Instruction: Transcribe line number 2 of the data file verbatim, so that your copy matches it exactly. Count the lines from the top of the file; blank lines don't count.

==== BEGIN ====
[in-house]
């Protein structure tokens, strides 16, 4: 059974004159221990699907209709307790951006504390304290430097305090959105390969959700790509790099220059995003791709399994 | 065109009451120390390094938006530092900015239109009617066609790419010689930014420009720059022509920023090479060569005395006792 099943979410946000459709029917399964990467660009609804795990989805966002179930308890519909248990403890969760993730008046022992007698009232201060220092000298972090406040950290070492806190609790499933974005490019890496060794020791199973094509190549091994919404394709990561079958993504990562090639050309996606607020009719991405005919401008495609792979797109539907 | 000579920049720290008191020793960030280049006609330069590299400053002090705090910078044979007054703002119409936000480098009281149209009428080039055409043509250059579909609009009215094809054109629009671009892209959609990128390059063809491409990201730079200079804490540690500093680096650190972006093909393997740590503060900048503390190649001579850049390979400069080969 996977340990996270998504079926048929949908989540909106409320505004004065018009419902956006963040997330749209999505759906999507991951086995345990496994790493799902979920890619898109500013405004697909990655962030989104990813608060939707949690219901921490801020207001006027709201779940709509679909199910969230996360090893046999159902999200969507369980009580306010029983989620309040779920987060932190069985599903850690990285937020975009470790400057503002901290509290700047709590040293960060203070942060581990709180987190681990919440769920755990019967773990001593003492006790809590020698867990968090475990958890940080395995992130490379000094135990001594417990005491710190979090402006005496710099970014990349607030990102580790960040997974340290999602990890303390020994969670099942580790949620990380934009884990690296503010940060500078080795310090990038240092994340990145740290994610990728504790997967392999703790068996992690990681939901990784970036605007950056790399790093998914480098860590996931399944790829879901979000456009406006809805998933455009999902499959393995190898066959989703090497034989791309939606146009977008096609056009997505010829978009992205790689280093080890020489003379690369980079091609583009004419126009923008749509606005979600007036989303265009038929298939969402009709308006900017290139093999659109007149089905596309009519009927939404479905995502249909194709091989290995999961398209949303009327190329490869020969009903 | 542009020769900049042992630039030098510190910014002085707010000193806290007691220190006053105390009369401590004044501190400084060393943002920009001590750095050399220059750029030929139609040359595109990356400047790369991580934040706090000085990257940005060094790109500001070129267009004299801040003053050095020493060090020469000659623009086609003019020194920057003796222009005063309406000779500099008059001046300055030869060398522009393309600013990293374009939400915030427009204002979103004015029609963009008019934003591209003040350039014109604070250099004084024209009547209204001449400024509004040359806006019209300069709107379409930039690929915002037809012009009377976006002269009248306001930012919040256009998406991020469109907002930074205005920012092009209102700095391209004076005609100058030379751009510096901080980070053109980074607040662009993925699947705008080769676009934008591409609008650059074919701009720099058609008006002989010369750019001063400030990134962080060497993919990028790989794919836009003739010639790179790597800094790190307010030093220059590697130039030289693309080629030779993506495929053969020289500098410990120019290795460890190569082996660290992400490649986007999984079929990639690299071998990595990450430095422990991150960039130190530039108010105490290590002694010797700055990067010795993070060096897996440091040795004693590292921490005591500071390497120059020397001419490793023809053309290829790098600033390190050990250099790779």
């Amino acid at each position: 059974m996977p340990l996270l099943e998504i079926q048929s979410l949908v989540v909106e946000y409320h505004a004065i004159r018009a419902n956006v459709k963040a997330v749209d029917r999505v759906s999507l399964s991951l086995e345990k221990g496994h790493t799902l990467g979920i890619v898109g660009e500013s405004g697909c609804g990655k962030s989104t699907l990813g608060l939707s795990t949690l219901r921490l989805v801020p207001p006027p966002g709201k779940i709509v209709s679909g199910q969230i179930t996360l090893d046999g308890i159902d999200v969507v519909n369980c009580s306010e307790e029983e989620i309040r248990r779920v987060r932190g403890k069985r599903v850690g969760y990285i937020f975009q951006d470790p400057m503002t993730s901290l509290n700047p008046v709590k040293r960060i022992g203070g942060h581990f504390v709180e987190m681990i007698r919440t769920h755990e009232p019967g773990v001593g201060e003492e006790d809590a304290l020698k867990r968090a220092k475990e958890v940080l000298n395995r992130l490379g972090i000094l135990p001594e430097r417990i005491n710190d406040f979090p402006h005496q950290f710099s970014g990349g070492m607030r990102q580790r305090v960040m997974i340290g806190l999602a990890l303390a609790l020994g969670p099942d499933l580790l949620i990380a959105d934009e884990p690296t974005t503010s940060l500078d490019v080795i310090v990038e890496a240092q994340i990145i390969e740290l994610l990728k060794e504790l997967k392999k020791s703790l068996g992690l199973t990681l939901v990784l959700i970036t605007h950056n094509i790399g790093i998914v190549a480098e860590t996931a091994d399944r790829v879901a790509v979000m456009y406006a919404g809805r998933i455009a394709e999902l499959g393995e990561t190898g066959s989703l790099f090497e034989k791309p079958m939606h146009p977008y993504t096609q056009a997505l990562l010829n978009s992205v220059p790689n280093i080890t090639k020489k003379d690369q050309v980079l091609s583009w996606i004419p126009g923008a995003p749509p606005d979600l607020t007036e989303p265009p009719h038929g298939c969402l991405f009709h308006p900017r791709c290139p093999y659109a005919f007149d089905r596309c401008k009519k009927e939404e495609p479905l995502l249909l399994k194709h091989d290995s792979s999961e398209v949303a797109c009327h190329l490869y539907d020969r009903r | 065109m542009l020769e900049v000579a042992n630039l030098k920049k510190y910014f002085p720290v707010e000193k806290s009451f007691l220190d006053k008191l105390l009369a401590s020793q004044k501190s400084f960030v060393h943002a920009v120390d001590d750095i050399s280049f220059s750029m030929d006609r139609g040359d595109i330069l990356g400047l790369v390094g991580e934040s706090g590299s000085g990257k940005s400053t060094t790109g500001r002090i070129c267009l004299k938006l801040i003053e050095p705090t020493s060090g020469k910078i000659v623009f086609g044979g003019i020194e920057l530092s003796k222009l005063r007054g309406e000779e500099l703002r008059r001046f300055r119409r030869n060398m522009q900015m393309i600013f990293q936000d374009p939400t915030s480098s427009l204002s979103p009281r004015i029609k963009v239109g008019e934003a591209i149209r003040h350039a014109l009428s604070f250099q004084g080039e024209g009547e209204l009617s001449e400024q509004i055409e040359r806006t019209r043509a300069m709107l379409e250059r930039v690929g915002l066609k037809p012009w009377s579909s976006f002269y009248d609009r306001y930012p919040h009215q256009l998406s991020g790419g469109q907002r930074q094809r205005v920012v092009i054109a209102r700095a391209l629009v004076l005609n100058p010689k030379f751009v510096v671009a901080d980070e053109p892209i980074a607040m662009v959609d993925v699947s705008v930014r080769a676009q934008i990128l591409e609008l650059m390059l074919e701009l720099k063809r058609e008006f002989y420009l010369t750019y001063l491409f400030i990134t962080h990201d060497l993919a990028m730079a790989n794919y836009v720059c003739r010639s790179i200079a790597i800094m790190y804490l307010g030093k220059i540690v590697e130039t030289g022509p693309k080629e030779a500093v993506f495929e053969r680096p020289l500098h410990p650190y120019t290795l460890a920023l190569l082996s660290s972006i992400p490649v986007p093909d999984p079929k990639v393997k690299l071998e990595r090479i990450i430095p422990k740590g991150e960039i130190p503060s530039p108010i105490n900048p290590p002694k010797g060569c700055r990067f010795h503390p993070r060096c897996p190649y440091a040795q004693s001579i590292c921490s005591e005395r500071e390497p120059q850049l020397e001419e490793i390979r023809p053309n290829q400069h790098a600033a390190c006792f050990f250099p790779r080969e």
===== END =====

């Protein structure tokens, strides 16, 4: 059974004159221990699907209709307790951006504390304290430097305090959105390969959700790509790099220059995003791709399994 | 065109009451120390390094938006530092900015239109009617066609790419010689930014420009720059022509920023090479060569005395006792 099943979410946000459709029917399964990467660009609804795990989805966002179930308890519909248990403890969760993730008046022992007698009232201060220092000298972090406040950290070492806190609790499933974005490019890496060794020791199973094509190549091994919404394709990561079958993504990562090639050309996606607020009719991405005919401008495609792979797109539907 | 000579920049720290008191020793960030280049006609330069590299400053002090705090910078044979007054703002119409936000480098009281149209009428080039055409043509250059579909609009009215094809054109629009671009892209959609990128390059063809491409990201730079200079804490540690500093680096650190972006093909393997740590503060900048503390190649001579850049390979400069080969 996977340990996270998504079926048929949908989540909106409320505004004065018009419902956006963040997330749209999505759906999507991951086995345990496994790493799902979920890619898109500013405004697909990655962030989104990813608060939707949690219901921490801020207001006027709201779940709509679909199910969230996360090893046999159902999200969507369980009580306010029983989620309040779920987060932190069985599903850690990285937020975009470790400057503002901290509290700047709590040293960060203070942060581990709180987190681990919440769920755990019967773990001593003492006790809590020698867990968090475990958890940080395995992130490379000094135990001594417990005491710190979090402006005496710099970014990349607030990102580790960040997974340290999602990890303390020994969670099942580790949620990380934009884990690296503010940060500078080795310090990038240092994340990145740290994610990728504790997967392999703790068996992690990681939901990784970036605007950056790399790093998914480098860590996931399944790829879901979000456009406006809805998933455009999902499959393995190898066959989703090497034989791309939606146009977008096609056009997505010829978009992205790689280093080890020489003379690369980079091609583009004419126009923008749509606005979600007036989303265009038929298939969402009709308006900017290139093999659109007149089905596309009519009927939404479905995502249909194709091989290995999961398209949303009327190329490869020969009903 | 542009020769900049042992630039030098510190910014002085707010000193806290007691220190006053105390009369401590004044501190400084060393943002920009001590750095050399220059750029030929139609040359595109990356400047790369991580934040706090000085990257940005060094790109500001070129267009004299801040003053050095020493060090020469000659623009086609003019020194920057003796222009005063309406000779500099008059001046300055030869060398522009393309600013990293374009939400915030427009204002979103004015029609963009008019934003591209003040350039014109604070250099004084024209009547209204001449400024509004040359806006019209300069709107379409930039690929915002037809012009009377976006002269009248306001930012919040256009998406991020469109907002930074205005920012092009209102700095391209004076005609100058030379751009510096901080980070053109980074607040662009993925699947705008080769676009934008591409609008650059074919701009720099058609008006002989010369750019001063400030990134962080060497993919990028790989794919836009003739010639790179790597800094790190307010030093220059590697130039030289693309080629030779993506495929053969020289500098410990120019290795460890190569082996660290992400490649986007999984079929990639690299071998990595990450430095422990991150960039130190530039108010105490290590002694010797700055990067010795993070060096897996440091040795004693590292921490005591500071390497120059020397001419490793023809053309290829790098600033390190050990250099790779």